We are ready to die rather than transgress the laws of our ancestors…. You are depriving us of this present life, but the King of the world will raise us up to live again forever. It is for his laws that we are dying….. the king and his attendants marveled at the young man’s courage, because he regarded his sufferings as nothing (2 Maccabees, 7:2,9, 12)
Only their vision of the rewards waiting for them could motivate them to endure the awful sufferings described in the 7th Chapter of 2nd Maccabees
And what of us? Do we meditate on heaven and value it’s reward enough to be willing to endure suffering to get there? We need a strong vision of heaven to be able to endure and stand fast. Too many today have lost a deep appreciation for heaven. Too many pray to God merely for worldly comforts and rewards. But these will pass. We ought to ask God for a deep desire and drive for heaven and the things waiting for us there.
What athlete will discipline his body, as severely as they do, without the deep motivation of reward and the satisfaction of meeting goals? What college student attends thousands of hours of school, reads lengthy books and writes lengthy papers if it is not for the pot of gold and career at the end of the trail? Then, who of us will endure the trials of faith if we are not deeply imbued with the vision of glory and deeply desirous of its fulfillment no matter the cost? Without this our moral and spiritual life become tepid and our willingness to endure trials falls away. An old hymn says:
When peace, like a river, attendeth my way, When sorrows like sea billows roll; Whatever my lot, Thou has taught me to say, It is well, it is well, with my soul.
And Lord, haste the day when my faith shall be sight, The clouds be rolled back as a scroll; The trump shall resound, and the Lord shall descend, Even so, it is well with my soul.
Meditate on heaven often. Although we can never fully grasp its glory here, we ought not let that stop us from imagining what we can. Read Revelation Chapters 4,5, 8, 21 & 22. But above all, ask God for an ever deepening desire for Him and the good things waiting for you in heaven. Look to heaven, long for heaven, desire God and deeply root your life in him. Heaven will not disappoint!
This African American Spiritual says, I’m gonna ride the chariot in the morning Lord! I’m gettin ready for the judgment day, My Lord, My Lord! Are you ready my brother? (Oh yes!) Are you ready for the journey? (Oh Yes!), do you want to see Jesus (Yes, Yes!) I’m waiting for the Chariot ’cause I ready to go. I never can forget that day, (Ride in the chariot to see my Lord), My feet were snatched from the miry clay! (Ride in the chariot to see my Lord!)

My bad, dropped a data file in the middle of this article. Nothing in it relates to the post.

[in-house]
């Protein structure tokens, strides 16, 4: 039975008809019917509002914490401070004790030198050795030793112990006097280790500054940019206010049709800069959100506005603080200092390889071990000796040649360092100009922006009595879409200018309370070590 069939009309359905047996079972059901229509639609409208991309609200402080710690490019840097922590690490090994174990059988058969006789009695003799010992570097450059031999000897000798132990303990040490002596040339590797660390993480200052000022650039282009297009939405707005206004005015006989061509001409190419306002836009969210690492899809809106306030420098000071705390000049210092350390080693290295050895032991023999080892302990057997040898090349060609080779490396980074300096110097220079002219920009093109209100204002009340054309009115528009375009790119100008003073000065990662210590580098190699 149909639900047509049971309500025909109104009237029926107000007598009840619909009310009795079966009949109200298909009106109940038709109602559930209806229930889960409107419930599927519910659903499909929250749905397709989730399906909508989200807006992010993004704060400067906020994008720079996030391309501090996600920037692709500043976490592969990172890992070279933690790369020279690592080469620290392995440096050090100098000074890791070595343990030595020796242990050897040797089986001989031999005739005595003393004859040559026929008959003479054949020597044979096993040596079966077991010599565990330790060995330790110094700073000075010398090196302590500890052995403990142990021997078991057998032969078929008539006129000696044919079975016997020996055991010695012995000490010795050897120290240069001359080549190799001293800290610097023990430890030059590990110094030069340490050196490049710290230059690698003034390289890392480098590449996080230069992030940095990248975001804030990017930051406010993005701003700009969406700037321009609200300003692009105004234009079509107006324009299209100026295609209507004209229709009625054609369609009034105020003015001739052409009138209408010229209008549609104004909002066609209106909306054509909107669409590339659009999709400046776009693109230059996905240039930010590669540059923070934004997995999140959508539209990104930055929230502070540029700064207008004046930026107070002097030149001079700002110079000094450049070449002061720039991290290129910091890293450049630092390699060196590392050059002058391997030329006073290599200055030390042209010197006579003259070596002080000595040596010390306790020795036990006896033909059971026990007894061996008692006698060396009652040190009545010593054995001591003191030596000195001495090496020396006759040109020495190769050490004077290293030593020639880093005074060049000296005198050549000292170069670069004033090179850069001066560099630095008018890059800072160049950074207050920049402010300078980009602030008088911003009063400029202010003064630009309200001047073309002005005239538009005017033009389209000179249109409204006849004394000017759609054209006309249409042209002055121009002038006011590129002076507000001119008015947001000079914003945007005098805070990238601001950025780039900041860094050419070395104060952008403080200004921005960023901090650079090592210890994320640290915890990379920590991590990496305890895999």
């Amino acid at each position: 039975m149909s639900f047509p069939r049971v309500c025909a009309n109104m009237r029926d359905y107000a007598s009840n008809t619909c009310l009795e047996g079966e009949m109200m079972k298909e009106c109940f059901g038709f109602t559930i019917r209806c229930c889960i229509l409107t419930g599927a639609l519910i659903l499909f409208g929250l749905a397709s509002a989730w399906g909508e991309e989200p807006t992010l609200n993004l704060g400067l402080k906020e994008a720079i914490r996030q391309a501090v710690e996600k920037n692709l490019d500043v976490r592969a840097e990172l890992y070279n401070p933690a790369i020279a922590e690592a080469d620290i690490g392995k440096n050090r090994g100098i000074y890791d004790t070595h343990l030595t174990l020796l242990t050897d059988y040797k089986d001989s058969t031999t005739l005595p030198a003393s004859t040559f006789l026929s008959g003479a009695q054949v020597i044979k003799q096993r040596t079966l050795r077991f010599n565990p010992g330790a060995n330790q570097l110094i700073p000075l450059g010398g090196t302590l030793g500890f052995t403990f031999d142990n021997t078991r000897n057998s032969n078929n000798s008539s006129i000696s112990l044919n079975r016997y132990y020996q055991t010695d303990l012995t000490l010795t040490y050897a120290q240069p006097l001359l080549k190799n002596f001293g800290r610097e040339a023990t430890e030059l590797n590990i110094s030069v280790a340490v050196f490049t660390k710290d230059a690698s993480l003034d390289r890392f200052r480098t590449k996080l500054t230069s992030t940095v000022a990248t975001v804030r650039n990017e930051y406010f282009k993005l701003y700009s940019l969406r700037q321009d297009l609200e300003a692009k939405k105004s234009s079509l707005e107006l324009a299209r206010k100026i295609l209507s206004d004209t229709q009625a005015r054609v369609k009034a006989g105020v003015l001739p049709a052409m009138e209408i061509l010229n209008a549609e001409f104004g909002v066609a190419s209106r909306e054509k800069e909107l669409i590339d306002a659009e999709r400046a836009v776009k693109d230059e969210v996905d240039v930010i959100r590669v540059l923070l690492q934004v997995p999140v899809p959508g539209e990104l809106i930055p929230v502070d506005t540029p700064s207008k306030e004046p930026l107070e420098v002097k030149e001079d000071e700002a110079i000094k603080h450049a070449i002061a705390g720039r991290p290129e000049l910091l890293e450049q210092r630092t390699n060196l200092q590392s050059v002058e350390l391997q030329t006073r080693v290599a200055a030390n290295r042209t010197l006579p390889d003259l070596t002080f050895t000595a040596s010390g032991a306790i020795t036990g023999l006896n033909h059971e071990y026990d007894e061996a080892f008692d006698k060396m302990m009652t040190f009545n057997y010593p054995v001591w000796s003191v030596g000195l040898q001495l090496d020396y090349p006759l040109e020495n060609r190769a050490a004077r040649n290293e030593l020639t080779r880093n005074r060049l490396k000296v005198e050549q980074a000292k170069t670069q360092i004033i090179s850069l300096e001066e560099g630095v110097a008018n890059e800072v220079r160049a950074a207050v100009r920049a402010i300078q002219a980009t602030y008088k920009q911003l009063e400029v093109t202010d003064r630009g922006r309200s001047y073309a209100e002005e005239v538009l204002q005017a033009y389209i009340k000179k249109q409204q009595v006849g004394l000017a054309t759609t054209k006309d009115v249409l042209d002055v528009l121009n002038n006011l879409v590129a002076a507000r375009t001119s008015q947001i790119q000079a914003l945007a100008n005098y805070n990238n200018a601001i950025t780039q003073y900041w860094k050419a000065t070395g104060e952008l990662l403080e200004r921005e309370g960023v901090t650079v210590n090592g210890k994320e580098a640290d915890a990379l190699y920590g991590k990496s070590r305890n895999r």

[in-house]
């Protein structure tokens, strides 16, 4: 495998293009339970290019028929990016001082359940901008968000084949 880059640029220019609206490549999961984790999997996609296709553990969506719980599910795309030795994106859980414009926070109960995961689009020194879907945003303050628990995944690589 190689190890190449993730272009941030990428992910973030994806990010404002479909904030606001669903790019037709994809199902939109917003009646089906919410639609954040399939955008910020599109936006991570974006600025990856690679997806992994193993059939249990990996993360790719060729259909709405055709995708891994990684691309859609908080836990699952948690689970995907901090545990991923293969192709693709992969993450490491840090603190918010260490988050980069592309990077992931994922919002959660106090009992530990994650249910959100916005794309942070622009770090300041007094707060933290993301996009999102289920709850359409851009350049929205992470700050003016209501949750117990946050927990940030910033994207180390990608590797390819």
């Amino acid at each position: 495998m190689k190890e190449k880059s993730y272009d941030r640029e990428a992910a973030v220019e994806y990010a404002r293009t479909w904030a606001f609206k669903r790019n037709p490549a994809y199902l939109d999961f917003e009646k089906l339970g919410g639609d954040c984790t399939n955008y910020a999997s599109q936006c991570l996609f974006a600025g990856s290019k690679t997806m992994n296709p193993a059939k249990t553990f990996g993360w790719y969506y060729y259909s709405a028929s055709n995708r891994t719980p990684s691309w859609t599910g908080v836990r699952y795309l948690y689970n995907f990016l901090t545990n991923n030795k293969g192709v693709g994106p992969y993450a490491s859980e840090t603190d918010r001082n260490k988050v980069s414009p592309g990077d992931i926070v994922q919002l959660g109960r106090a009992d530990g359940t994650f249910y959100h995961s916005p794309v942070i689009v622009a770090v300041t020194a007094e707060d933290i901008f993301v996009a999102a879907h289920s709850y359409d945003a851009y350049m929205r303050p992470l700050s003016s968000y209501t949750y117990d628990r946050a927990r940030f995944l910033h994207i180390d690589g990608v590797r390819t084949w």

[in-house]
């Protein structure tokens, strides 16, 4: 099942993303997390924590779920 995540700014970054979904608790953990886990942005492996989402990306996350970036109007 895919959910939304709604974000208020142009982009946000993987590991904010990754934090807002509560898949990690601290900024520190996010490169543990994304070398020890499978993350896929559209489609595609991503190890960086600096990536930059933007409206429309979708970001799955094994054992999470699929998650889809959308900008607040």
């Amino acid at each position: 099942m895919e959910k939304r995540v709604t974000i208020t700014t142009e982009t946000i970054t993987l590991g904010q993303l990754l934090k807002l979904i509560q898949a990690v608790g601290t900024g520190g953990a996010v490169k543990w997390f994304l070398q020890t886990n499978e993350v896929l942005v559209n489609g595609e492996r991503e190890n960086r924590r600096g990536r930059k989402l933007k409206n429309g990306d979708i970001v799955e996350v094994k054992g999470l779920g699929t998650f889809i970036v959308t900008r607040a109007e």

The Gospel today is of the familiar and endearing story of Zacchaeus, a man too short to see Jesus, who climbs the tree (of the Cross), encounters Jesus, and is changed.
The danger with familiar stories is that they are familiar and we can miss remarkable qualities. Perhaps it is well that we look afresh and search for the symbolic in the ordinary details.
I. Shortsighted Sinner – Zacchaeus was physically short, and so, could not see the Lord. But let me ask you, do you think that Luke has told us this merely to indicate his physical stature? Well, I’m a preacher and I’m counting on the fact that there is more at work here than a physical description.
I suspect it is also a moral description. Zacchaeus cannot see the Lord because of the blindness sin brings. It is his moral stature that is the real cause of his inability to see the Lord. Consider some of the following texts from scripture that link sin to a kind of blindness:
My iniquities have overtaken me, till I cannot see. (Ps 40:12)
I will bring distress on the people and they will walk like blind men, because they have sinned against the LORD (Zeph 1:17)
They know not, nor do they discern; for God has shut their eyes; so that they cannot see, and their minds so that they cannot understand (Is 44:18)
Because of the sins of her prophets and the iniquities of her priests, who shed within her the blood of the righteous, now they grope through the streets like men who are blind (Lam 4:13)
Unless one is born again by water and the Spirit, he cannot see the Kingdom of God. (John 3:5)
Blessed are the pure of heart for they shall see God. (Matt 5:8)
So sin brings blindness, an inability to see the Lord. Now Zacchaeus has fallen short through sin and hence he cannot see Jesus. “How has he sinned?” You might say. Well, he is the chief tax collector of Jericho. Tax collectors were wicked men, I tell you no lie. The Romans recruited the mobsters of that day to collect taxes. These were bad guys. They ruffed people up and extorted money from them. The Romans permitted them to charge beyond the tax as their “cut” of the deal. They were corrupt, they exploited the poor, and schmoozed the powerful. These were men who were both feared and hated, and for good reason. They were, to a man, wicked and unjust.